Inability to walk: Walking requires coordinated movements of the muscles, nerves, and brain. When there is a genetic mutation that impacts these components, it can disrupt the proper functioning of the motor system and impair the ability to walk.

Children with developmental and epileptic encephalopathy often experience seizures, which are episodes of abnormal electrical activity in the brain that can lead to various types of physical symptoms or changes in behavior. Alongside seizures, these children may also have challenges with their overall development, such as delays in learning, problems with movement and coordination, and changes in behavior.

These conditions can have a significant impact on a child’s daily life and may require ongoing medical care, therapies, and support to address their cognitive (thinking and learning), motor (movement and coordination), and behavioral challenges.

It’s important to note that developmental and epileptic encephalopathy is a complex group of disorders, and each individual’s experience can vary. If you suspect that your child or someone you know may be affected by developmental and epileptic encephalopathy, it is essential to consult with a healthcare professional who can provide a proper diagnosis and guidance for managing the condition.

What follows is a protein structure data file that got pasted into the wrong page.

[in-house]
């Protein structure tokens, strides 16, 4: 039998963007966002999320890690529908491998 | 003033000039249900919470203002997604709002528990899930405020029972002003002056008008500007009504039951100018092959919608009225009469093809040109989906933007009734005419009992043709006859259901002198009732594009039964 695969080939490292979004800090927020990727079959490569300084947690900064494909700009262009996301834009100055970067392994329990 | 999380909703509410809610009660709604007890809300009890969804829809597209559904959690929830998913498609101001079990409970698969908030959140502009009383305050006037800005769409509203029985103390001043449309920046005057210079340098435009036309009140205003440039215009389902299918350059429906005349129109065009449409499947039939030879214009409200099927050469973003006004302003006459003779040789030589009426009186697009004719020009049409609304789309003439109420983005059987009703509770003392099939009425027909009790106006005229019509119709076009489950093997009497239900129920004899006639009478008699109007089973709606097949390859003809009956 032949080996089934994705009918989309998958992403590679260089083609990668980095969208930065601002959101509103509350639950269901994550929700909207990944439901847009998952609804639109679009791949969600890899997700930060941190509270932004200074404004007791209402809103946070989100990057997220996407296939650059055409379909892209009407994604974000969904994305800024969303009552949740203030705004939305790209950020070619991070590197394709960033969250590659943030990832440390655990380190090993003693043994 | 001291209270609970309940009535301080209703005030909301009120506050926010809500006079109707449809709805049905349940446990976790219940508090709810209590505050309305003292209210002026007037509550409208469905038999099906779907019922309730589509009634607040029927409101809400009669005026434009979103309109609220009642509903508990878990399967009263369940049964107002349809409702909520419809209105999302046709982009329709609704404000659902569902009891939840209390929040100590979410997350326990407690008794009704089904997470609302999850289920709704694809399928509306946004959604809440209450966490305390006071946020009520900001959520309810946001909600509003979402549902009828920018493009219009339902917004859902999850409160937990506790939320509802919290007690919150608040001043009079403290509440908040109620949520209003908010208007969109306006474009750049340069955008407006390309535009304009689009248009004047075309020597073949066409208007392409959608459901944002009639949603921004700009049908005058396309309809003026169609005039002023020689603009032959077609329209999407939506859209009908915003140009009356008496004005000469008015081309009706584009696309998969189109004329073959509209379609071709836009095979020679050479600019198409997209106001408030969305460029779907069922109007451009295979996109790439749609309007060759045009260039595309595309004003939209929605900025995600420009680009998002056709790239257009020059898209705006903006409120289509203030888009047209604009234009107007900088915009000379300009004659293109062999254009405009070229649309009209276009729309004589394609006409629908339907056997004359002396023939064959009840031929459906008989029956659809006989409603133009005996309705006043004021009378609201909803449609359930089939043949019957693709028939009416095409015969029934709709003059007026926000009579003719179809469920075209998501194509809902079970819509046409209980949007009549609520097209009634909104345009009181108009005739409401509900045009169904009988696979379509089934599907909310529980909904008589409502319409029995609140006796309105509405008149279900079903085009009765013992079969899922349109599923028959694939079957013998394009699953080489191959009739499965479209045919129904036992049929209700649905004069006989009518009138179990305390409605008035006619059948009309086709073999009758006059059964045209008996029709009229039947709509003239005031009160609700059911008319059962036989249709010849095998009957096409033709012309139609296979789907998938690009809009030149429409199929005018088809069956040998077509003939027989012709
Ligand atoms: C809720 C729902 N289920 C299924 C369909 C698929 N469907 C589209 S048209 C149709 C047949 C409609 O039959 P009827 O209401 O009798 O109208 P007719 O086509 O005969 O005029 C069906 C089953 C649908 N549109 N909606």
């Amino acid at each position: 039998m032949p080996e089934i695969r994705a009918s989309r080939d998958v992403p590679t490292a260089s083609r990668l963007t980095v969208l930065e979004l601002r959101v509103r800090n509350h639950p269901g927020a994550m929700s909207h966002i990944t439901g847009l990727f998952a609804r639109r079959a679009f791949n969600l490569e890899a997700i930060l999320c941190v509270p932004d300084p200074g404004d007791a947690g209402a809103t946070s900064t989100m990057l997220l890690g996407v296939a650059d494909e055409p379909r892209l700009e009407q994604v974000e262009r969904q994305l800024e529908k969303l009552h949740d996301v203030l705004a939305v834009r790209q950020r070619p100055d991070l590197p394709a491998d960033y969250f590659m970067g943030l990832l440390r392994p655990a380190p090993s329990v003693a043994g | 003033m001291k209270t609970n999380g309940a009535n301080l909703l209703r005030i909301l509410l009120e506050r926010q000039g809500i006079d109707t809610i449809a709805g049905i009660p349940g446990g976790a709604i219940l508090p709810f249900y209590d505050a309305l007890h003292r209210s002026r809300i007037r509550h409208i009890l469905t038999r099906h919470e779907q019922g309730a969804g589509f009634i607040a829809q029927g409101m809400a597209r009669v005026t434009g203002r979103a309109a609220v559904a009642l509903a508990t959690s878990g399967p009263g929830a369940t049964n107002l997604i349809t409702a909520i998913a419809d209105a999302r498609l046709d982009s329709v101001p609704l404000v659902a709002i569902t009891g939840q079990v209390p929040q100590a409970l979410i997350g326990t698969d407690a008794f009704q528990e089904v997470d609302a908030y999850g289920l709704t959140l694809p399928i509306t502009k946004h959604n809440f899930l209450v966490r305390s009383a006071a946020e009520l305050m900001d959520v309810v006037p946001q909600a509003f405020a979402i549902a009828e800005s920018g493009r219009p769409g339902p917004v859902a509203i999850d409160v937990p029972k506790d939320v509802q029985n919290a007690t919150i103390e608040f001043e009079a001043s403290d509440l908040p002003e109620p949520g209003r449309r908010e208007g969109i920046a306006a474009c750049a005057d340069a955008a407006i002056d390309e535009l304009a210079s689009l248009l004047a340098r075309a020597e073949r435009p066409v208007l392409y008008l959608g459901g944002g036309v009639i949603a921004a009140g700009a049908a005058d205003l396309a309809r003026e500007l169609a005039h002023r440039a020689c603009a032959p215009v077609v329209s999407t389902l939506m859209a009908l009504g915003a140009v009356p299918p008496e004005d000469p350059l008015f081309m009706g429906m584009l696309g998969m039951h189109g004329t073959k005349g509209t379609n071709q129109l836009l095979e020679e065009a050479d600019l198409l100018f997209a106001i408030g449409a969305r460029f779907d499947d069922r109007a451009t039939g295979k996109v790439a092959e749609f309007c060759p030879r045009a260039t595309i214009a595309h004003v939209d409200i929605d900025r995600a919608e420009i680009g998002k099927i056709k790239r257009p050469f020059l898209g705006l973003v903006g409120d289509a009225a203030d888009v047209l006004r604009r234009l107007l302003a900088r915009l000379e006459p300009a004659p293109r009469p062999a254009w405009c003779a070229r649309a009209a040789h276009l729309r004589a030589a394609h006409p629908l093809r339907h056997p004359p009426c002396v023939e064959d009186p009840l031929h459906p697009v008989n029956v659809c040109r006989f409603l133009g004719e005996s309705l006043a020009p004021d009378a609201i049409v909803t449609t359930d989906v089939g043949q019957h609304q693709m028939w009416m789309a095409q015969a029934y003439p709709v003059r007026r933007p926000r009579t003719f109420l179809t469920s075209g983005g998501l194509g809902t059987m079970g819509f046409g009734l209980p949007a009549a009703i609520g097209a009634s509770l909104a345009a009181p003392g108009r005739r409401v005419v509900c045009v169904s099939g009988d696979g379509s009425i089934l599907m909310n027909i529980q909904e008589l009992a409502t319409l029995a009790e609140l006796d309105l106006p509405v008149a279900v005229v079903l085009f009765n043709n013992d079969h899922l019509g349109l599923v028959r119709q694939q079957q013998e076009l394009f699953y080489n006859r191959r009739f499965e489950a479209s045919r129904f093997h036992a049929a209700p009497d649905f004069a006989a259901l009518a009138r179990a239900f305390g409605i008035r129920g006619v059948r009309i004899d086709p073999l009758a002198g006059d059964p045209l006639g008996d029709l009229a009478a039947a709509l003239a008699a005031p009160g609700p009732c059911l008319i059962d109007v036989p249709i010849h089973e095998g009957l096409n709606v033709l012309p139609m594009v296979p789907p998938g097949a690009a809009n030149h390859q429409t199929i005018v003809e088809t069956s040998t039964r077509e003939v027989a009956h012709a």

Disclaimer: It is important to note that our understanding of GABA A Variants and their associated symptoms is an ongoing area of research. As of now, there may still be limited information available regarding the specific symptoms and implications of these genetic variations. It is recommended to consult with healthcare professionals or genetic specialists, and stay updated with the latest scientific research, as ongoing studies and advancements may provide further insights into GABA A Variants and their related symptoms.

Cure GABA A Variants non-profit and does not provide medical advice. It is intended for informational purposes only. It is not a substitute for professional medical advice, diagnosis or treatment. It does not diagnose, it produces a ranked list of suspected genes which provide assistance for rare hereditary disease cases. Patients should discuss their findings with their healthcare provider. Cure GABA A Variants does not intend to diagnose patients. It is providing information in order for patients to find and get better management of expert certified clinical assistance.